At the building's four corners are the M&E towers, called nodes, and which allow access to the M&E levels without disturbing research and lecture activities. M&E contractors often come and go without staff knowing they have attended to a problem.
While the building may not be grand, the energy bills certainly were, due to the energy-intensive nature of the centre's research - experiments run 24 hours a day at full tilt. So a strategy to save energy was set out clearly in 2006 - long before many organisations were setting serious goals for energy savings, says Rennison.
Efficiency goals were set in 2008: a simple five per cent reduction in electricity, gas and water consumption by 2015. But these were easily surpassed by 2009. ?So in 2010, new, tougher goals were set for 2015, based on ?2006 consumption: a cut in gas ?by 20 per cent, in electricity by ?25 per cent and water by 50 ?per cent.
The goals are stretching the centre, say Rennison, but he remains confident in reaching them. "There's no point in having easy targets. The danger, also, ?is that once you reach them, ?you become complacent."
Over the years, more than ?140 meters have been installed ?to monitor consumption of electricity, gas and water. Also, the boilers have been upgraded with energy economisers, in effect making them as efficient as ?as condensing boilers.
Only the laboratories are air-conditioned, which helps to maintain a constant temperature for experiments.
For 25 weeks of the year, seawater, which is around 8°C, is passed through heat exchangers to help cool the centre.
The building's main computer server room is cooled not with air-conditioned air at 18°C, but with fresh air at around 25°C. At first, there was some concern by IT staff about the higher temperature, but there has been no adverse effect.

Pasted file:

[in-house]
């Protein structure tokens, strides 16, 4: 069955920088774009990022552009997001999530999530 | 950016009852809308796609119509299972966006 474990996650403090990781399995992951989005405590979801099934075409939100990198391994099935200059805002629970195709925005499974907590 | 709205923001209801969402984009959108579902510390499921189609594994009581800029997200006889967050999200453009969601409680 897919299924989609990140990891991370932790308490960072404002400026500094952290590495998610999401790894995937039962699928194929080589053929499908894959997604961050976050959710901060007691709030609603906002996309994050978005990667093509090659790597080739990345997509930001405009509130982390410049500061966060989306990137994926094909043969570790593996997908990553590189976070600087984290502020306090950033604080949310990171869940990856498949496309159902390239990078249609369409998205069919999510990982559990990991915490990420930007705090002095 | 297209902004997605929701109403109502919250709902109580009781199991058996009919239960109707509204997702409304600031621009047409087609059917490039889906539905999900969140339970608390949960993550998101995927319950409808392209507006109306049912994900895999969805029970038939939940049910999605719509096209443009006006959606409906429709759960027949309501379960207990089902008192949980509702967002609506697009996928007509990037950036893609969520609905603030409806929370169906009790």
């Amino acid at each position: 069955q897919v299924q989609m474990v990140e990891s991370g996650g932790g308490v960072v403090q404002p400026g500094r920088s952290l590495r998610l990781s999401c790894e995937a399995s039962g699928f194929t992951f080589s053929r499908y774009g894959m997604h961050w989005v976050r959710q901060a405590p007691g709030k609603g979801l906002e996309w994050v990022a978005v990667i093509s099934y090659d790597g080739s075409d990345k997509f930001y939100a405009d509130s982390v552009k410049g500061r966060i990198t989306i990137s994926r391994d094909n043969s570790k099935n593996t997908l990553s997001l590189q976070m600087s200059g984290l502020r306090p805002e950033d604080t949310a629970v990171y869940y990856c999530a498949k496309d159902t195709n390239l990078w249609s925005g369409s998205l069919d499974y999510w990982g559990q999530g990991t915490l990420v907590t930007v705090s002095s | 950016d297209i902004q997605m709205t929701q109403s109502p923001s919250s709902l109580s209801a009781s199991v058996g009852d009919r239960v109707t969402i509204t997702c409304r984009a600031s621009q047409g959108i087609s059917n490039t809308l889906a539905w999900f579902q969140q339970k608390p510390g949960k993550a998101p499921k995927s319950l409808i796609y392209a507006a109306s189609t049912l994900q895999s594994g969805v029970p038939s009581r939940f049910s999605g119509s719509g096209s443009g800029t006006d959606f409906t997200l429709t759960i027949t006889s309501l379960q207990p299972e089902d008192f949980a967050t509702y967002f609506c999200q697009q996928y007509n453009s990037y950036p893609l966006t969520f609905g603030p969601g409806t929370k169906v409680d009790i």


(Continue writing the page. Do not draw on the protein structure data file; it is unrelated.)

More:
But even though the scientists and researchers deal with environmental issues, they had to undergo a certain cultural change to ensure they were thinking about their own building's environment, says Rennison.
He has had to sell the idea to enable that cultural change. He was, for several years, chairman ?of the centre's environment ?sub-committee, which monitors the building's performance, and whose members are drawn from the academics, researchers, staff and students.
When dealing with such a naturally inquisitive group, explains Rennison, you have to have your facts straight - they like facts, they react to facts, about, say, consumption data, rates of use and timelines. Fortunately, Rennision acknowledges a "fascination" with all things energy-related. This, along with his building background, meant the centre was going to get to the bottom of its energy consumption. He now "lives and dies" energy efficiency, he says.
"Even seven or eight years ago, energy consumption wasn't an issue like it is today. But in the past two to three years, energy management has become a job in its own right."
Last year, the building used around 6.23 million kWh of electricity. The centre spent around £380,000 on electricity, £220,000 on gas and £50,000 on water. Savings are being made and the building's own renewable sources of energy account for around five per cent of its annual requirement. Solar heating of water is saving around 1,000 kWh annually. Pushing seawater through heat exchangers saves around 13,000 kWh a year.
A new photovoltaic system of 554 panels, costing more than £400,000, has just kicked in. It was predicted to produce 93,000 kWh. But early monitoring of performance shows it might produce around 150,000 kWh. This would significantly move forward its payback time to around six years, said Rennison.
In addition, a £1.3m upgrade of the 14-year-old building management system is expected ?to be completed next year.
But it's not all work at the centre. The building hosts many lectures and tours for school groups and the general public.
There are also three courtyards with manicured lawns, a croquet pitch, lounging chairs and bird feeders. One courtyard has its own duck pond complete with nesting pairs that decided to make the centre their summer home.
Lunches are eaten in the courtyards, which are also used for special events with marquees. Dotted around are picnic tables, many with inlaid chessboards. Some tables have painted snakes-n'-ladders boards. Apparently, ?it's not just visiting children ?who like to while away an hour ?or two, rolling the dice.
Architect: Culpin partnership
Construction: wimpy (completed by tarmac)
Total floor area: 50,827 square metres (547,097 square feet)
Site area: 12.9 acres
Boiler capacity: 2.2Mw (745kw per chiller)
chiller capacity: 1.7Mw (566kw per boiler)
Annual electricity bill: 6.3Gwh
Annual electricity bill: 7.7Gwh